April 29 is a new date on my calendar of anniversaries. Last year it fell on a Friday, this year it leaps ahead to Sunday. I had returned home from work on April 27 to find a phone message asking me to call my doctor's office. When I called on Thursday morning the receptionist said that she needed to make me an appointment to see Charles, my doctor, about the results that had come back from my tests. She said he was busy and it would have to be sometime next week. Then she sounded a bit surprised and said, "Oh, he has already booked you in for tomorrow morning at 9:00 am. Can you make it?" At that moment I realized that the results must not be good.
The next morning my longtime neighbour, friend and general practitioner had the hard task of telling me that I had multiple myeloma. He did not know much more than that. There would have to be more tests. He was referring me on to the best hematologists in the region. He said that treatments had been changing so fast that he did not know what I might expect.
Those were days lived in a state of shock, disbelief and numbness. Since I did not have any symptoms of the disease it all seemed unreal. We looked online to learn about multiple myeloma but it quickly became obvious that, with the range of symptoms and stages, we needed guidance from specialists. So we waited for a phone call with word of an appointment. There was no point in telling family, friends and others about the diagnosis until we knew more. For two weeks we waited until we met with the doctors at the Providence Hematology department at St. Paul's Hospital. It was a long wait, with a mix of sadness and shock all lived in the glow of two new grandchildren who were then just a few days old.
Now my rookie year with multiple myeloma and amyloidosis is over. It is no longer a shock. I don't wake everyday with anxiety. Cancer is part of who I am. I am more at ease as a patient and am learning to be a full partner in my care. I try to keep educated about my diseases and their treatments without becoming compulsive about it. This year the treatments for the diseases have been the big hurdles. Five months away from work for a stem cell transplant made the diagnosis seem very real for all of us. Then came the disappointment of having an allergic reaction to Revlimid and missing Holy Week. The first year has not been good in terms of finding a treatment that will work to slow down the progression of the diseases. Still, between the steroids, the transplant and the month on Revlimid we have managed to keep the free light chain count below the number that it was at when I was first diagnosed. Now we hope to find a treatment that will level that number off at a low level for awhile (perhaps even for a good long while).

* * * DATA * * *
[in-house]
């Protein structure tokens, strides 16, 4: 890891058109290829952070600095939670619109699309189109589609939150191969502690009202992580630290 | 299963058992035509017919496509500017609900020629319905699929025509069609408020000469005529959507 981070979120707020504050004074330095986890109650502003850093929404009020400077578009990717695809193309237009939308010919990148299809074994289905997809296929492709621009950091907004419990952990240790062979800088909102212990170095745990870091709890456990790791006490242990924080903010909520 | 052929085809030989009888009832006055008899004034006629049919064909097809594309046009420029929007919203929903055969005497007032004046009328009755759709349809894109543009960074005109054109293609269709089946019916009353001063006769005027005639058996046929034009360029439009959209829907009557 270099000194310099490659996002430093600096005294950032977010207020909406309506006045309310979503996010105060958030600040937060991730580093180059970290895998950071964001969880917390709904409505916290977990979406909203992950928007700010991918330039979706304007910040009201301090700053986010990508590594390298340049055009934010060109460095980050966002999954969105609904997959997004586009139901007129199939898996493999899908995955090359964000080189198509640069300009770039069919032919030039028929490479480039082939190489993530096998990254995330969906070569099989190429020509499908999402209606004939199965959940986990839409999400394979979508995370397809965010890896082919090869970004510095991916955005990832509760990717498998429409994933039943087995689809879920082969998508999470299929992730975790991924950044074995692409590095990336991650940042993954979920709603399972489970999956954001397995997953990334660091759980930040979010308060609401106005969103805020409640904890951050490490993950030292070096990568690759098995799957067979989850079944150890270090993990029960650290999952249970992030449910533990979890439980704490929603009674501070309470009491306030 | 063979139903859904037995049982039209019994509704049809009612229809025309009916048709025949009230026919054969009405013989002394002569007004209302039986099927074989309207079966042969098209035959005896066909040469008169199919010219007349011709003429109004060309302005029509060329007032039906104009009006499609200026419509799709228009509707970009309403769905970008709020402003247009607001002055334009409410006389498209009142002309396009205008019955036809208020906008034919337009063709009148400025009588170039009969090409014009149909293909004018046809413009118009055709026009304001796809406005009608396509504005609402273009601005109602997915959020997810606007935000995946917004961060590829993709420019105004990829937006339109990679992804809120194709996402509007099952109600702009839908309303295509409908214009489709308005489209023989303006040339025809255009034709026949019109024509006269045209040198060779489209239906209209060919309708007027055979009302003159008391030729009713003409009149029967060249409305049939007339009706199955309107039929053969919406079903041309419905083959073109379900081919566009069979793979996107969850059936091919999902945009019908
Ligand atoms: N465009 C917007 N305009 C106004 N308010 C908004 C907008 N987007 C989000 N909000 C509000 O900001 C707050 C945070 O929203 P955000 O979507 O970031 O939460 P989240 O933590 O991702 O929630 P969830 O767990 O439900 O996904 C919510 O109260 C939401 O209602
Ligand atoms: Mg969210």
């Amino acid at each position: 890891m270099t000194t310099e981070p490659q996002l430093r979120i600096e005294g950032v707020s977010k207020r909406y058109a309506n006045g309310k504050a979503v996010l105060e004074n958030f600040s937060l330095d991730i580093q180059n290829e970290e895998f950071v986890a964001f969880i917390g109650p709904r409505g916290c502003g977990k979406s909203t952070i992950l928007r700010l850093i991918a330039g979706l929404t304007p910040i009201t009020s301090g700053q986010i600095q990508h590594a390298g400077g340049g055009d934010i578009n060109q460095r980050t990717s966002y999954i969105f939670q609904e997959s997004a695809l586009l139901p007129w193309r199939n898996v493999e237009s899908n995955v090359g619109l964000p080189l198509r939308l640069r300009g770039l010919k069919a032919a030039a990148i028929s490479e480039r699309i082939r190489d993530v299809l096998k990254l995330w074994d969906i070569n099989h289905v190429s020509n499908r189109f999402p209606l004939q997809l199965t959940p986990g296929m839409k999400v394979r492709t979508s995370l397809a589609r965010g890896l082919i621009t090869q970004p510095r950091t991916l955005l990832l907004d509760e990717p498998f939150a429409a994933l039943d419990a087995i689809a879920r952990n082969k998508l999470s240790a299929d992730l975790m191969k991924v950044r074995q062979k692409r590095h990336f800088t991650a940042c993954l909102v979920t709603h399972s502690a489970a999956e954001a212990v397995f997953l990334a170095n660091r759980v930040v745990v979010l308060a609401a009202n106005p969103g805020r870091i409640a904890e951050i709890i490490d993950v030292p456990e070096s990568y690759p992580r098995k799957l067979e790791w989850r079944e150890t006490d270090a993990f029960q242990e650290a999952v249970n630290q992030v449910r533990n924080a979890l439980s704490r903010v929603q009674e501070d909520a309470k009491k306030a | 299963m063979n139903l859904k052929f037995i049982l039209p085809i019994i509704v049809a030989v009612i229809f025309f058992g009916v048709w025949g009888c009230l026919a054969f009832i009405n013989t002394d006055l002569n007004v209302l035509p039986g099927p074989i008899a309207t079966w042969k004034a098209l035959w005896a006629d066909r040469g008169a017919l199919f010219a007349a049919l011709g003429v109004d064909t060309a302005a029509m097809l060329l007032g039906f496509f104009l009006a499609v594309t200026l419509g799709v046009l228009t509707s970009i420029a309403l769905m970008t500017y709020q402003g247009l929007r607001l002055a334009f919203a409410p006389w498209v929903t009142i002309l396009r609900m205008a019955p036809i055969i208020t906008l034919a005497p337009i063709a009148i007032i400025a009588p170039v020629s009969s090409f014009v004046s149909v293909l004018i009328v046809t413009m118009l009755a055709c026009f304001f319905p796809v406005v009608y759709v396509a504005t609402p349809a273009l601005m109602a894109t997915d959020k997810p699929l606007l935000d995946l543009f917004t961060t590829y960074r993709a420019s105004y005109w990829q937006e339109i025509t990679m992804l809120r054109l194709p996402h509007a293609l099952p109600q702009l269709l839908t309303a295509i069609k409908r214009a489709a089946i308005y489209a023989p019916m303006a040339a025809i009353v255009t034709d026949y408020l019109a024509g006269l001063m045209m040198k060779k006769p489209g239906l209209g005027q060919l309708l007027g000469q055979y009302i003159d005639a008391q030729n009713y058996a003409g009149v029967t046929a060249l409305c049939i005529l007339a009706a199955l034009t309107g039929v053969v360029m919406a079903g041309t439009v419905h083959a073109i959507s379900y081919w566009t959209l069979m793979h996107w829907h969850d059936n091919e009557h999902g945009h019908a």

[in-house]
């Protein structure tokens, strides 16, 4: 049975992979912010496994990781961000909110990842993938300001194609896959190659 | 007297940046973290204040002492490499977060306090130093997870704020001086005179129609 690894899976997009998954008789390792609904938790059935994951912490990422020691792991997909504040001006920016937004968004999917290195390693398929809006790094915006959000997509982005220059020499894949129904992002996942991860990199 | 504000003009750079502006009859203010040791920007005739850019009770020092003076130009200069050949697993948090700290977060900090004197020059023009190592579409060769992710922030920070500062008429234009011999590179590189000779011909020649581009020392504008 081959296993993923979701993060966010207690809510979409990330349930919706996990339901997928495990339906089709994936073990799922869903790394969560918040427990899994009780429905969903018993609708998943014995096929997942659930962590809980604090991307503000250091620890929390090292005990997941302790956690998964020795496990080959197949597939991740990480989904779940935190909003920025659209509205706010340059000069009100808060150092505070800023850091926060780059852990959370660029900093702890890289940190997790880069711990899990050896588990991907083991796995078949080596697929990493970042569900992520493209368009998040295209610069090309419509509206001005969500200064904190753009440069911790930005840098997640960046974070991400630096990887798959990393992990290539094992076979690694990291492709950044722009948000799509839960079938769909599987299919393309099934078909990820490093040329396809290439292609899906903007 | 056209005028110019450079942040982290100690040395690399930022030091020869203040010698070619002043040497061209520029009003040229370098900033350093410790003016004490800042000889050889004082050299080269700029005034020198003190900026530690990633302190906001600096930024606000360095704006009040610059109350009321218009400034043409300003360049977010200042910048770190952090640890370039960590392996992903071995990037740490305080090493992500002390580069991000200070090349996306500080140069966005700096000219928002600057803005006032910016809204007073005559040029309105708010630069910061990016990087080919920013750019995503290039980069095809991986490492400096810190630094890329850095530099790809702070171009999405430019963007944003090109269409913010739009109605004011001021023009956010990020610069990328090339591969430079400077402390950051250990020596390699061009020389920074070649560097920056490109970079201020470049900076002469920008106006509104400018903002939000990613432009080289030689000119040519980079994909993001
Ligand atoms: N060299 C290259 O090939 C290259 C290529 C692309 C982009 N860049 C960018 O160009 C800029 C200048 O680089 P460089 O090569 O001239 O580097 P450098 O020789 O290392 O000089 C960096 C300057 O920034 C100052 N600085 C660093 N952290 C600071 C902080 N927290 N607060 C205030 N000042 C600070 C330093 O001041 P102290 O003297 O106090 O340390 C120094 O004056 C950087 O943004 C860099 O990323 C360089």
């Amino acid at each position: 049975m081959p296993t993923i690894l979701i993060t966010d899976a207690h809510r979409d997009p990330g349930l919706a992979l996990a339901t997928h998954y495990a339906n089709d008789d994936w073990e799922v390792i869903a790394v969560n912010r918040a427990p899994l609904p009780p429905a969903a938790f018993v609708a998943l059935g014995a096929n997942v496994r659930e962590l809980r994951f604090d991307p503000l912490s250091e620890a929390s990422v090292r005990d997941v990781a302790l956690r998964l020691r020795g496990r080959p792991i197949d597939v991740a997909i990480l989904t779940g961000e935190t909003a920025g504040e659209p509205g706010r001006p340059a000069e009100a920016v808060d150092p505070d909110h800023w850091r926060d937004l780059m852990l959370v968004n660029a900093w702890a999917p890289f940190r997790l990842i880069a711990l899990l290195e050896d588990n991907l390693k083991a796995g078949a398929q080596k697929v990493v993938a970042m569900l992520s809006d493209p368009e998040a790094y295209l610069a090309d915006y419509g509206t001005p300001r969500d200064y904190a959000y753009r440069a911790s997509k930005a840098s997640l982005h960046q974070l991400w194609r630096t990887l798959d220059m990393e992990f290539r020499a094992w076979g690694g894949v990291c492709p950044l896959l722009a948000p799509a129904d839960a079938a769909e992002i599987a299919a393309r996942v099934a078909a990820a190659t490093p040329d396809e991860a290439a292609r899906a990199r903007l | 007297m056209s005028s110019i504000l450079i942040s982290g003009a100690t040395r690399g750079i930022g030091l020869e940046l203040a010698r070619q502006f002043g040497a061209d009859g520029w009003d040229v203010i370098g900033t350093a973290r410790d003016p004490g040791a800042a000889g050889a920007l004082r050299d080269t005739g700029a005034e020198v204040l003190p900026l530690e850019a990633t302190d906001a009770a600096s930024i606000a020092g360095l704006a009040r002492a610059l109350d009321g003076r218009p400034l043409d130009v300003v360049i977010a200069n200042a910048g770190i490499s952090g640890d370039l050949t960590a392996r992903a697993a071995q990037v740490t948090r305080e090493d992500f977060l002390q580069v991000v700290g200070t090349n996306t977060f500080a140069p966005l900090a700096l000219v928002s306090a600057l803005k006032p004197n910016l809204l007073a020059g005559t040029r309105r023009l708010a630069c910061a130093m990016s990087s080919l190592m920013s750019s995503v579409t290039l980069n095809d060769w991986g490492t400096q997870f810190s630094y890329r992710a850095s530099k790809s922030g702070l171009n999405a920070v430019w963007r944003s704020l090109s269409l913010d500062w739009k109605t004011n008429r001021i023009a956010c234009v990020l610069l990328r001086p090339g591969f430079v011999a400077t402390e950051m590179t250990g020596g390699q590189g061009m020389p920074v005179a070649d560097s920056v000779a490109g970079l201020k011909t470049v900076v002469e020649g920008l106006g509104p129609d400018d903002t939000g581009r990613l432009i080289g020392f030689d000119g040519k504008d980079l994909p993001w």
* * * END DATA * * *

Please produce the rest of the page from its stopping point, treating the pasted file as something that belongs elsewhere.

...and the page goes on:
So I am entering the second year of my new life on the other side of a cancer diagnosis feeling some reasonable hope that the year ahead will be less dramatic. There is nothing like the stem cell transplant on the horizon. I still am diagnosed with early stage multiple myeloma and amyloidosis. This means that, so far, no symptoms of the diseases have shown up - no anemia with attendant illnesses and infections, no bone pain or bone tumours or bone breaks, no sign of organs under stress or in danger of failure. These are symptoms that would move my diagnosis from early stage to second stage. At the moment my symptoms have all come as side effects of treatments for the diseases. On May 10 I begin receiving weekly injections of Bortezomib (Velcade). We will see if my body tolerates this chemotherapy well and if it is effective in lowering my free light chain count. Perhaps it will be third time, third treatment lucky and I will be able to live a fairly normal life for the next year and more. That is what I am hoping for - a year at a time to enjoy being alive and relatively healthy and to receive the gift of days with family, friends, colleagues and congregation.
In the meantime, I am enjoying one surprising gift of the past year. My hair has grown back with waves - not quite curls - but it is definitely wavy. I was told that it is not uncommon for people who lose their hair because of chemotherapy to find that it grows back differently. I am not sure that I would advise that those with straight hair go to the extremes of having a stem cell transplant in order to gain some waves. But it is one small gift out of a year that had its fill of ache. Last Saturday I went for my first hair cut in a year. It was a good way to mark this anniversary on the other side of the diagnosis. My hair is telling me that things are back to normal - the new normal.
Thanks to all of you who visit this blog and send your love and care my way. It means a lot to me. I hope to see you and hear from you in the year and years ahead. And I hope that these postings about multiple myeloma and amyloidosis become somewhat mundane for awhile. Less drama is my plan. Let's hope that my body and the Bortezomib concur.